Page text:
A research team has succeeded in making bioengineered lungs and transplanting them into adult pigs with no medical complications.
The project was carried out by Joan Nichols and Joaquin Cortiella from The University of Texas Medical Branch at Galveston, who, in 2014, were the first research team to successfully bioengineer human lungs in a lab.
Now, in a paper available in Science Translational Medicine, they provide details of how their work has progressed to where no complications have occurred in the pigs as part of standard preclinical testing.
To produce a bioengineered lung, a support scaffold is needed that meets the structural needs of a lung. A support scaffold was created using a lung from an unrelated animal that was treated using a special mixture of sugar and detergent to eliminate all cells and blood in the lung, leaving only the scaffolding proteins or skeleton of the lung behind. This is a lung-shaped scaffold made totally from lung proteins.
The cells used to produce each bioengineered lung came from a single lung removed from each of the study animals. This was the source of the cells used to produce a tissue-matched bioengineered lung for each animal in the study. The lung scaffold was placed into a tank filled with a carefully blended cocktail of nutrients and the animals’ own cells were added to the scaffold following a carefully designed protocol or recipe. The bioengineered lungs were grown in a bioreactor for 30 days prior to transplantation.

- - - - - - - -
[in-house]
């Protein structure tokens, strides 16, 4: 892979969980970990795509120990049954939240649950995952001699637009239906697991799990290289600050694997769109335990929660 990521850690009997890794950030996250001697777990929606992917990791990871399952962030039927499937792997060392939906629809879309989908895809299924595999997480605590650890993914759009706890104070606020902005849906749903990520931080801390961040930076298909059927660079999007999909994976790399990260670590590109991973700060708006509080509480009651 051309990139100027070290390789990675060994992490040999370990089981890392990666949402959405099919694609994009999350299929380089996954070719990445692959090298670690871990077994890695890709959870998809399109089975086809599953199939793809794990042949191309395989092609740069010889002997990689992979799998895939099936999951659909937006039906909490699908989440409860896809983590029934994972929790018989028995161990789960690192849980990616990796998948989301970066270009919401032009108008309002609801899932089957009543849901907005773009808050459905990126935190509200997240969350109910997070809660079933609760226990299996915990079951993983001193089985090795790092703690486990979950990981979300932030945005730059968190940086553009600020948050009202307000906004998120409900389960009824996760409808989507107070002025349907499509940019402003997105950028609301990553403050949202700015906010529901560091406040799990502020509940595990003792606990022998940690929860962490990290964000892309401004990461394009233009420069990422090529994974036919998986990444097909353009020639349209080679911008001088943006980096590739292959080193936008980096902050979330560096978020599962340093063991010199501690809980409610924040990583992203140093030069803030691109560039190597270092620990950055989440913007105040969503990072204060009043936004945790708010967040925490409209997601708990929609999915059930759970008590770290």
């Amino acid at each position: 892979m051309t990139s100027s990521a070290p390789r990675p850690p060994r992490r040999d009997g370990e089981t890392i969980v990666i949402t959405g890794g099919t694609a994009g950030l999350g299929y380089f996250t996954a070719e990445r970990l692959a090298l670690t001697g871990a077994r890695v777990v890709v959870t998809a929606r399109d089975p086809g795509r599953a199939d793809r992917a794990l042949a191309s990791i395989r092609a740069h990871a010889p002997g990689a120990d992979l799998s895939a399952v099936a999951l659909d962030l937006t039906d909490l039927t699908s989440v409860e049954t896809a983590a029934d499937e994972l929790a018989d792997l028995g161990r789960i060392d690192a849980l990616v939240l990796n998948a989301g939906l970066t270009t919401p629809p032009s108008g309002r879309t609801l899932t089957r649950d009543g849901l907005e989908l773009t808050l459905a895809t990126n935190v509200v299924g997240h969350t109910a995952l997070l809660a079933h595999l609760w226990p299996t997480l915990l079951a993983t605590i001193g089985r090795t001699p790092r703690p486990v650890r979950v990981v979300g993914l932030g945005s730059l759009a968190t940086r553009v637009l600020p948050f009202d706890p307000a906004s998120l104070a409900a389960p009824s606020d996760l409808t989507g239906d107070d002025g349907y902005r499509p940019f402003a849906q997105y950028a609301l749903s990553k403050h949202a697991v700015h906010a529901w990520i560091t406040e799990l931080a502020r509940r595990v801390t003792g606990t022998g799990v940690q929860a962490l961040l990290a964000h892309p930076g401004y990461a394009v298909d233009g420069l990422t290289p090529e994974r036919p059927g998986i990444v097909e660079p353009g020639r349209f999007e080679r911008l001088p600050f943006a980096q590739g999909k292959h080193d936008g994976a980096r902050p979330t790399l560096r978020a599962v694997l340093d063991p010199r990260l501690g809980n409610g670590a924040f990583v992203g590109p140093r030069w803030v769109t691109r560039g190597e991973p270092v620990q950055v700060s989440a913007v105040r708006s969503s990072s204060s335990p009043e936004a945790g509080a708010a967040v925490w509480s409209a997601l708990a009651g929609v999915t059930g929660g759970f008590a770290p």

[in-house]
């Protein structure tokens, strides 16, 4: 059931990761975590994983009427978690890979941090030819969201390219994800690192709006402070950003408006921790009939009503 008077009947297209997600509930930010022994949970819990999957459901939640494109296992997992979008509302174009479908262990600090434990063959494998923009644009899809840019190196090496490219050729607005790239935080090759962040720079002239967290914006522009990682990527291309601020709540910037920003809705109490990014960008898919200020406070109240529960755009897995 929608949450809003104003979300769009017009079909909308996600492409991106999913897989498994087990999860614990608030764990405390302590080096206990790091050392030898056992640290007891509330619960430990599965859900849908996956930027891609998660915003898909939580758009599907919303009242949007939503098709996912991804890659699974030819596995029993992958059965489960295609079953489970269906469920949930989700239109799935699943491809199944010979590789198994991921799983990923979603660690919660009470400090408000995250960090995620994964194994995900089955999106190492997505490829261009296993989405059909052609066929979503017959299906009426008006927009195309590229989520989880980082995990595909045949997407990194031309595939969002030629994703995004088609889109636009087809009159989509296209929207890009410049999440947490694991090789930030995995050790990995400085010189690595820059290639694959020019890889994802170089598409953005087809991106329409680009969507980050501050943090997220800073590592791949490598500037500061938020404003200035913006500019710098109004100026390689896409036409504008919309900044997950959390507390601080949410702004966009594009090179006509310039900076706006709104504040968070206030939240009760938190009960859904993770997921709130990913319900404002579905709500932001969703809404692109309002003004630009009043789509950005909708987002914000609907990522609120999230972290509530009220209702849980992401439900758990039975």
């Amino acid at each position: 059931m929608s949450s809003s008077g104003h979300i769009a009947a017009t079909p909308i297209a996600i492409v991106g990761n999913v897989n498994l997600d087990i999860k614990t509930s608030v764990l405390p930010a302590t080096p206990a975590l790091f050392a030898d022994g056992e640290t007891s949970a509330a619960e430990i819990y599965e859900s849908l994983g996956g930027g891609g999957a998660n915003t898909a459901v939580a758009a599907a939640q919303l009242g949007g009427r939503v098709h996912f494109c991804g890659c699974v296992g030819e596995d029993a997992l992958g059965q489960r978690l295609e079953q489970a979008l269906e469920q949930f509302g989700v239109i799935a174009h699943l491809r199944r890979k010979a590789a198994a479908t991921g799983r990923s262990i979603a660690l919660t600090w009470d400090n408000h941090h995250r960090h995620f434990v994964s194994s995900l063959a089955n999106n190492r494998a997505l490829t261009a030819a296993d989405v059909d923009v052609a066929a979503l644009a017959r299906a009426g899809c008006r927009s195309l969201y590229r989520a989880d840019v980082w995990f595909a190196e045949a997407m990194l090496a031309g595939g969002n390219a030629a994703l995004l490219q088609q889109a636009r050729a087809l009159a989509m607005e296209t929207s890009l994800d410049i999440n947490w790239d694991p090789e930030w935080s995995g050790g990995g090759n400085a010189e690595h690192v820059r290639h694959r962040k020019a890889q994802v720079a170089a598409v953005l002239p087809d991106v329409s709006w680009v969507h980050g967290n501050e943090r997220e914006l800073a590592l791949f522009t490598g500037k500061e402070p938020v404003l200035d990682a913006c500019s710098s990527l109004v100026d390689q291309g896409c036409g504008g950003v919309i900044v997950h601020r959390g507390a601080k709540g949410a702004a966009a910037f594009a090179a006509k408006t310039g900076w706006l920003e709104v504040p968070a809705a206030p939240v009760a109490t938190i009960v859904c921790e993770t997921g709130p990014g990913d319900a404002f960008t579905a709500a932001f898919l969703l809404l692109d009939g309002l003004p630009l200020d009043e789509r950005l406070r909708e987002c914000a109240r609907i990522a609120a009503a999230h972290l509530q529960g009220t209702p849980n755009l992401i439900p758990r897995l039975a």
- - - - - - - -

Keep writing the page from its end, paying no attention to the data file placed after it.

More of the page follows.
All of the pigs that received a bioengineered lung stayed healthy. As early as two weeks post-transplant, the bioengineered lung had established the strong network of blood vessels needed for the lung to survive. After two months, the lungs had 100 percent oxygen saturation, meaning that all of their red blood cells were carrying oxygen through the body.
The researchers said that with enough funding, they could grow lungs to transplant into people in compassionate use circumstances within 5 to 10 years.
“It has taken a lot of heart and 15 years of research to get us this far. Our team has done something incredible with a ridiculously small budget and an amazingly dedicated group of people,” said Nichols and Cortiella.
(Source: University of Texas Medical Branch)
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